Suppose that, sometime in 1990, U.S. intelligence agencies identify the North African training camp of a band of terrorists that had attacked an American embassy. The Pentagon reports that it can bomb the camp but warns that the raid could result in American casualties and probably would provoke a diplomatic uproar.
Would President Bush give the go-ahead? Would President Dukakis?
Judging from the words and records of the presidential candidates and interviews with their top foreign policy advisers, the answer--in both cases--probably is yes.
Despite the campaign rhetoric, Republican Vice President George Bush and Democratic Gov. Michael S. Dukakis agree that they would use American military force not only to combat terrorism but also to save American lives abroad and to live up to treaty commitments.
However, there are also sharp differences in approach between the candidates when it comes to the use of American military power in pursuit of diplomatic objectives. Especially when U.S. security is not directly threatened, Dukakis seems to be less ready than Bush to sanction military action.
“If one looks at Dukakis’ traditional approach, one would have to say he would be extremely reluctant to engage in what one would call gunboat diplomacy,” said Brent Scowcroft, national security adviser in Gerald R. Ford’s Republican Administration.
“The Dukakis campaign is clearly more cautious about these things,” said Harold Brown, Democratic President Jimmy Carter’s defense secretary. “Gov. Dukakis clearly has indicated that he would not look first to the unilateral use of U.S. force, but, if he judged it necessary, he would not hesitate to use it.”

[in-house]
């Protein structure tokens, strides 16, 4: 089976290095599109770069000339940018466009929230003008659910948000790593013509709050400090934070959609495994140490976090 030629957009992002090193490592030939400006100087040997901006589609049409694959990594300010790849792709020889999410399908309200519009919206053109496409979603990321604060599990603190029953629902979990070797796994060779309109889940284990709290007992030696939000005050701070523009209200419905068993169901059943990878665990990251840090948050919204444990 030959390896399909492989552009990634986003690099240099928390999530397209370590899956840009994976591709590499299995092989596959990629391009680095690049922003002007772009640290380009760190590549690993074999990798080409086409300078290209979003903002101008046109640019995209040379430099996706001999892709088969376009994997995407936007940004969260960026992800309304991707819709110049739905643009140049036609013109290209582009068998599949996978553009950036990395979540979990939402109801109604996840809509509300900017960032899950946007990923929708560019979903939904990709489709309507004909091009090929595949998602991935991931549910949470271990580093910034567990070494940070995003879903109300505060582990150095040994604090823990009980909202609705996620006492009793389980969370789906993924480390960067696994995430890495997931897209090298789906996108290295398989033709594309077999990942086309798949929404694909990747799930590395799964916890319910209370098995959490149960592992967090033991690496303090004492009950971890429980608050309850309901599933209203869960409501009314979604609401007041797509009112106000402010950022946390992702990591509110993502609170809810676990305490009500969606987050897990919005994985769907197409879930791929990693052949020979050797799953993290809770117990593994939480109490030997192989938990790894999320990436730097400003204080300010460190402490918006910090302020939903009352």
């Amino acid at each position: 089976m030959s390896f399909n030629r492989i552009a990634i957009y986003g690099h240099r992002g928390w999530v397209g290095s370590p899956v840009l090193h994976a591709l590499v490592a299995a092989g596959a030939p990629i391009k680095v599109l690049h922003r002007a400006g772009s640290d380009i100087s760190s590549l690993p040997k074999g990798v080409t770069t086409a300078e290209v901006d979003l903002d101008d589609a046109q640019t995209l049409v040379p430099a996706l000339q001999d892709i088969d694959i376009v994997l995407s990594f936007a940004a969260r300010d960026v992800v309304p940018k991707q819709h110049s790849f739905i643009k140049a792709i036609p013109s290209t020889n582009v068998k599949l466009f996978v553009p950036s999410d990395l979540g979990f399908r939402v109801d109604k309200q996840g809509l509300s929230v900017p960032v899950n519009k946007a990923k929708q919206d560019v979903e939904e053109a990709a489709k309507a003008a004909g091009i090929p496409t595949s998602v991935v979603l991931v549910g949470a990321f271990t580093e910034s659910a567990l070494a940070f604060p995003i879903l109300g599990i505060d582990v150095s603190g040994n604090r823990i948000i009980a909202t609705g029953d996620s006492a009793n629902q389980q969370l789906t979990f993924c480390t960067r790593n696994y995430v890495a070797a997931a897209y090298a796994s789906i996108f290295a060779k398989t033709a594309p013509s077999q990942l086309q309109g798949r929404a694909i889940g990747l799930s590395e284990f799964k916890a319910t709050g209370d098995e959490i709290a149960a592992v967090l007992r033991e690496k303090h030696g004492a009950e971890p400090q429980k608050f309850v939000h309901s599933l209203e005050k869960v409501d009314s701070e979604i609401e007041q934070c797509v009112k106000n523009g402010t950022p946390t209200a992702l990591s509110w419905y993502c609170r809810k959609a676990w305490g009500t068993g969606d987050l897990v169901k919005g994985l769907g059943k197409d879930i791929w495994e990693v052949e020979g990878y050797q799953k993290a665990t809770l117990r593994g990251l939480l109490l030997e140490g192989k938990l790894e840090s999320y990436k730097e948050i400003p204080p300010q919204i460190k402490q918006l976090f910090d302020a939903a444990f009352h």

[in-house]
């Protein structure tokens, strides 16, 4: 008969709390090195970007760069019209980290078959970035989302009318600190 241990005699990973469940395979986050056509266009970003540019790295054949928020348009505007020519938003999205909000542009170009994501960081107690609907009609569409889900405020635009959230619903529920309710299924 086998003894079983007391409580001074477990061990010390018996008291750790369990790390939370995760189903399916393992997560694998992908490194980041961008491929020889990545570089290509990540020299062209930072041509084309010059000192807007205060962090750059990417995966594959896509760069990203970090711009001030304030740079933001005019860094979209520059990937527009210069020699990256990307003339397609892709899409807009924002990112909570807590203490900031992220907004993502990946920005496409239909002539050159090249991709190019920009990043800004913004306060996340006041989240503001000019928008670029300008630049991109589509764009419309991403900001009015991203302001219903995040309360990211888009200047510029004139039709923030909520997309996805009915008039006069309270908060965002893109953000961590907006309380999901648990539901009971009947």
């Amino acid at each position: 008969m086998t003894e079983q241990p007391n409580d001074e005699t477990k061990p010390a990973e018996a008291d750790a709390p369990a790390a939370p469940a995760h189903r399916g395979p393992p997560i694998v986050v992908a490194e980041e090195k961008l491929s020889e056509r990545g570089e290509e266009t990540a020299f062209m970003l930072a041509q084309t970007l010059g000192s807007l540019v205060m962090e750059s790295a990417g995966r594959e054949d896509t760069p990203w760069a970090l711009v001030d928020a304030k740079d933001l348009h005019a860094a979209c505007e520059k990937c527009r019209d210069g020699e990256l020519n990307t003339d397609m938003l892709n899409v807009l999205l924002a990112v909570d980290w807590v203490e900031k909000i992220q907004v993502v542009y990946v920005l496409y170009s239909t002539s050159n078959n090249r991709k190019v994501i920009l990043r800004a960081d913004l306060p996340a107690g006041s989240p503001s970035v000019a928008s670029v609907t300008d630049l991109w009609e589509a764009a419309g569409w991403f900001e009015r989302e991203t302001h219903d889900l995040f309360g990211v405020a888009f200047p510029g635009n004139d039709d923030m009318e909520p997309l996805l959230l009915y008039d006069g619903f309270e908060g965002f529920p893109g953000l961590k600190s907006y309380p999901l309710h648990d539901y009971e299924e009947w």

And the two candidates could hardly be further apart in their attitude toward supporting proxy forces, such as the rebels in Nicaragua, that are fighting to advance U.S. foreign policy goals.
Dukakis takes a dim view of U.S. support for Third World insurgencies. Bush, by contrast, enthusiastically supports the “Reagan Doctrine” of arming and assisting rebels who are seeking to overthrow Marxist governments.
That the next President will be called on at some time to authorize the use of force overseas seems almost inevitable. As Dukakis said when campaigning for last February’s New Hampshire primary: “Only one President in American history--Herbert Hoover--has served a full term in office without being required to use military force.”
Using similar language, advisers to both Bush and Dukakis say the candidates regard the use of force in some circumstances as a legitimate means toward diplomatic ends.
“The willingness to use force has to be part of your diplomatic arsenal,” said Dennis Ross, a senior foreign policy adviser to Bush. “If (Libyan strongman Moammar) Kadafi knows there are no circumstances under which you’re going to use force, then you’re going to see him become a lot more active again. So force has to be seen as one of the instruments of your diplomacy. But it’s still a last-resort option.”
Similarly, Madeleine Albright, Dukakis’ senior foreign policy adviser, said: “One ought to explore diplomatic options, and the use of force should be there as a last resort rather than a first resort.”
The candidates followed different paths to reach this apparent convergence.